Despite serving as an open-ended signifier that encouraged visitors to bring their own interpretations to the site, its reflective veneer remains limited. The list of casualties does not include the names of the Vietnamese who died, and, as Kirk Savage points out, its location alongside several other war monuments ends up justifying future imperial interventions. 

Where Lin’s design fails to hold up a mirror to the crimes of state violence, other monuments have risen to the occasion. The Mirror Casket project is a sculpture and performance piece created in 2014 by a team of seven community artists and organizers as a response to the murder of Michael Brown in Ferguson. The mirrored casket was first activated on the shoulders of pallbearers who carried it in a silent funeral procession to the Ferguson Police Department. On the way, spectators were forced to confront glimpses of their own shattered reflections. While the piece evokes empathy for Black men murdered at the hands of police, the reflective glass sends a deeper message of collective complicity in racist violence—and our responsibility to dismantle it. 

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Do Ho Suh, "Public Figures," 1998-1999, Metrotech Center Commons, Brooklyn [source: wikiart]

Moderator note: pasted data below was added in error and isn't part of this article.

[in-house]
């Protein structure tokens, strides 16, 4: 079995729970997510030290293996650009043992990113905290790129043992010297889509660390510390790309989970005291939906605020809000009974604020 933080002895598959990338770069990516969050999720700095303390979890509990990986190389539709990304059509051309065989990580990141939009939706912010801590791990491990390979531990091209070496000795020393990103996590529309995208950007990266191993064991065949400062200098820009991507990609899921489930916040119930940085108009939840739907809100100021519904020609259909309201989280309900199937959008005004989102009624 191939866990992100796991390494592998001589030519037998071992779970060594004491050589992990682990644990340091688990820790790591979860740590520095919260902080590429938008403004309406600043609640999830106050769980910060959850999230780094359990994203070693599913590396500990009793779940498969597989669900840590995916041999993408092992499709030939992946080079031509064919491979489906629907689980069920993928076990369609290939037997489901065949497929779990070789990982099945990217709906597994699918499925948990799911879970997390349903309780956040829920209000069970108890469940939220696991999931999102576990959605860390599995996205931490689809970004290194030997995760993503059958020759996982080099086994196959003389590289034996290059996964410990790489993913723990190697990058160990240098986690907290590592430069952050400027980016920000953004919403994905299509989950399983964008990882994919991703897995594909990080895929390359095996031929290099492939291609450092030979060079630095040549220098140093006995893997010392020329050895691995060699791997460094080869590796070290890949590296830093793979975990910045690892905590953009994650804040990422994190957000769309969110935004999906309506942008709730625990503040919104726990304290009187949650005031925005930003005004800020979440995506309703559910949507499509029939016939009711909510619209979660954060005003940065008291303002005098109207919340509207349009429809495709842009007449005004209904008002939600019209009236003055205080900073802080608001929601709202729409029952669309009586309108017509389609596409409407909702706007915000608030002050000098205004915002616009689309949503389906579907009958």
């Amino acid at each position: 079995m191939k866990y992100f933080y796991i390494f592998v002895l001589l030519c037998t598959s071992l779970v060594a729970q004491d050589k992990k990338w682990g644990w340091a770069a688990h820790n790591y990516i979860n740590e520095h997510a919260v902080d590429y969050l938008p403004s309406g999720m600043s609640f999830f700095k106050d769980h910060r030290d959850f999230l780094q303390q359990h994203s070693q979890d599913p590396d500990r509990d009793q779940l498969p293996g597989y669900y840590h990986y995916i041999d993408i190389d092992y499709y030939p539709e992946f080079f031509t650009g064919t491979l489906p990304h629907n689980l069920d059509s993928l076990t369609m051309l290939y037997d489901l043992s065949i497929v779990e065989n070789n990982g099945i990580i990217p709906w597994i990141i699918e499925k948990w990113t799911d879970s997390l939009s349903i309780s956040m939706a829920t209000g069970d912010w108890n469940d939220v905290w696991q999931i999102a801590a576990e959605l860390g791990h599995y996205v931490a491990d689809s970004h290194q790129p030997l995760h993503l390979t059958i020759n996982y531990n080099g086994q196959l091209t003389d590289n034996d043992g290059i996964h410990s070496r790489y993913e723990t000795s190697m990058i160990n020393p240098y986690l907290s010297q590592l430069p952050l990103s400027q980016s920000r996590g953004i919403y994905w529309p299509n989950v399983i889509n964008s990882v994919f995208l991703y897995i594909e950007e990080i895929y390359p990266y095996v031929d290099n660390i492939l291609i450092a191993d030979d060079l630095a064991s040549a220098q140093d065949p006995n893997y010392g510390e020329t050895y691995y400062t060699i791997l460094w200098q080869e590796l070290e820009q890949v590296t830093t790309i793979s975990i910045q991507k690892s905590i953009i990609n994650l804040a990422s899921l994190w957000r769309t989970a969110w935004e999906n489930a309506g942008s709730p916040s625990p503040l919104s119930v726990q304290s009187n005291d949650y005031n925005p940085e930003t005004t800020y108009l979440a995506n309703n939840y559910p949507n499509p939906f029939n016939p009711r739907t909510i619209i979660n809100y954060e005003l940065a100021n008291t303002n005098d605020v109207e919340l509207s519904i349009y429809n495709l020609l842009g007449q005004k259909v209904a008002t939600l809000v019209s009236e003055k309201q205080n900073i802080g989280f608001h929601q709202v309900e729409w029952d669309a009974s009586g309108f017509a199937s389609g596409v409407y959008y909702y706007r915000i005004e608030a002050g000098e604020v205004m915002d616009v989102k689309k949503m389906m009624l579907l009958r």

Beyond reflections of grief and complicity, collectivizing monuments can also celebrate the masses. Do Ho Suh’s sculpture “Public Figures” literally flips the blueprint of the heroic monument upside down. Its large pedestal remains empty, but if you look closely you’ll see a procession of several hundred tiny figures holding it up from below. Suh envisioned an element of trickery as well, whereby the plinth would be moved to different places after dark, as if the masses had painstakingly hauled it inch by inch. 

Collectivizing interventions into the memorial landscape can therefore move us away from hero worship towards a recognition of the masses—forcing an internal reckoning with our complicity as much as our power. 


Ephemerality and Absence

In the aftermath of World World II, German artists grappled with how to memorialize the Holocaust without aestheticizing it or relaying a false sense of historical closure.3 It wasn’t until the 1980s that a new wave of public art used ephemerality to express absence and loss. Perhaps the most emblematic example is Esther Shalev-Gerz and Jochen Gerz’ 1986 Monument Against Fascism—a 12-meter-tall column in a suburb of Hamburg designed to be gradually lowered into the ground. An inscription at its base invited passersby to inscribe their names into its surface as a pledge against fascism. Yet unlike the Vietnam memorial’s tidy rows of names, the column attracted an array of defacements, from innocent doodles to swastikas. The monument became an ambivalent survey of the public’s relationship to history, a time capsule that was eventually submerged out of sight.